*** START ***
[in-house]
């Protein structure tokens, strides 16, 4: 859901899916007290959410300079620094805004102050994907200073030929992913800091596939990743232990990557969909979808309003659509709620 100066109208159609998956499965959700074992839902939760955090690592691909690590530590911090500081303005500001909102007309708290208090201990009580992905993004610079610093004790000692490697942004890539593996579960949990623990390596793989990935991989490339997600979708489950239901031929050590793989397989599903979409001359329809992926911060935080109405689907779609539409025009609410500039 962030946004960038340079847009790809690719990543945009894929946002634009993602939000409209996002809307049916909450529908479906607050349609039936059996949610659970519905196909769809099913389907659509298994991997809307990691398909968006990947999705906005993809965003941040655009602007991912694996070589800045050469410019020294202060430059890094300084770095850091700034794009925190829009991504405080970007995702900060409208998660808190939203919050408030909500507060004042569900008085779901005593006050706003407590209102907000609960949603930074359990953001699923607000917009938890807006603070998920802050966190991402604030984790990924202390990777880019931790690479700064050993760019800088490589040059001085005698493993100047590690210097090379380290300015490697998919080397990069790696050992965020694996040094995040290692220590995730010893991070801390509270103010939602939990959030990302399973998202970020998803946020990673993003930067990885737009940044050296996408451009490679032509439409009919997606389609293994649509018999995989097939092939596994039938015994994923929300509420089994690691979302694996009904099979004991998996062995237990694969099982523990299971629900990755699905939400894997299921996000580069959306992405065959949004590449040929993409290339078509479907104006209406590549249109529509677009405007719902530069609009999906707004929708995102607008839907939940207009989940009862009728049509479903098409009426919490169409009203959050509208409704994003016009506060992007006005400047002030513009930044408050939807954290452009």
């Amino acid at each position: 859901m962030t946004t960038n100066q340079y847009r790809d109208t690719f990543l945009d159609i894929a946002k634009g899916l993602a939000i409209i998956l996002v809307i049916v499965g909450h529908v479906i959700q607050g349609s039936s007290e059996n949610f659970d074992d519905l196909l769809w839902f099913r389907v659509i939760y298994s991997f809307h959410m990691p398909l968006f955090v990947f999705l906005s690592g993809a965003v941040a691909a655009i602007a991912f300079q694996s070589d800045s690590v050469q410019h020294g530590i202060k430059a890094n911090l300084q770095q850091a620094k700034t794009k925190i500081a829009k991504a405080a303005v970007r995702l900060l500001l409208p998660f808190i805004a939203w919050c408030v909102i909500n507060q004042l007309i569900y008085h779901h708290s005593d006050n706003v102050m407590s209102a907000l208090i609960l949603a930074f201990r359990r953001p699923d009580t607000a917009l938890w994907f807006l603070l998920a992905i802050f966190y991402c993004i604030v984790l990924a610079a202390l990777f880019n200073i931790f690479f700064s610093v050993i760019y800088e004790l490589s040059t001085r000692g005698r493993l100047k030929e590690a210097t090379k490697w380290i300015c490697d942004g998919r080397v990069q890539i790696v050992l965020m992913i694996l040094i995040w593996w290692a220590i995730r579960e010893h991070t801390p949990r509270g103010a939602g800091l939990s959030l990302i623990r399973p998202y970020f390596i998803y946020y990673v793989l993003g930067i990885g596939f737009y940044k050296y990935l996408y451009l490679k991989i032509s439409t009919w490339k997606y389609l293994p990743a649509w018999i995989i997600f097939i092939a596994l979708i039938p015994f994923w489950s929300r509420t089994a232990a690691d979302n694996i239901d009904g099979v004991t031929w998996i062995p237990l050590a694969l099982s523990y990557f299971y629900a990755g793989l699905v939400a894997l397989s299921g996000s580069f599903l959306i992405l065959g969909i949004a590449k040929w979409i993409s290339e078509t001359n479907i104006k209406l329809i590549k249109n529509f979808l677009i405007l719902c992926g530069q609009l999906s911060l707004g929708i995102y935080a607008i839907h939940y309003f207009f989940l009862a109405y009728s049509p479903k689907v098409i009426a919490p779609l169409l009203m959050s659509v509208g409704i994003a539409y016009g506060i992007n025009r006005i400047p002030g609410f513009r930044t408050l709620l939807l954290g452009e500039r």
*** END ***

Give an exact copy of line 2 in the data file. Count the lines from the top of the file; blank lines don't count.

């Protein structure tokens, strides 16, 4: 859901899916007290959410300079620094805004102050994907200073030929992913800091596939990743232990990557969909979808309003659509709620 100066109208159609998956499965959700074992839902939760955090690592691909690590530590911090500081303005500001909102007309708290208090201990009580992905993004610079610093004790000692490697942004890539593996579960949990623990390596793989990935991989490339997600979708489950239901031929050590793989397989599903979409001359329809992926911060935080109405689907779609539409025009609410500039 962030946004960038340079847009790809690719990543945009894929946002634009993602939000409209996002809307049916909450529908479906607050349609039936059996949610659970519905196909769809099913389907659509298994991997809307990691398909968006990947999705906005993809965003941040655009602007991912694996070589800045050469410019020294202060430059890094300084770095850091700034794009925190829009991504405080970007995702900060409208998660808190939203919050408030909500507060004042569900008085779901005593006050706003407590209102907000609960949603930074359990953001699923607000917009938890807006603070998920802050966190991402604030984790990924202390990777880019931790690479700064050993760019800088490589040059001085005698493993100047590690210097090379380290300015490697998919080397990069790696050992965020694996040094995040290692220590995730010893991070801390509270103010939602939990959030990302399973998202970020998803946020990673993003930067990885737009940044050296996408451009490679032509439409009919997606389609293994649509018999995989097939092939596994039938015994994923929300509420089994690691979302694996009904099979004991998996062995237990694969099982523990299971629900990755699905939400894997299921996000580069959306992405065959949004590449040929993409290339078509479907104006209406590549249109529509677009405007719902530069609009999906707004929708995102607008839907939940207009989940009862009728049509479903098409009426919490169409009203959050509208409704994003016009506060992007006005400047002030513009930044408050939807954290452009």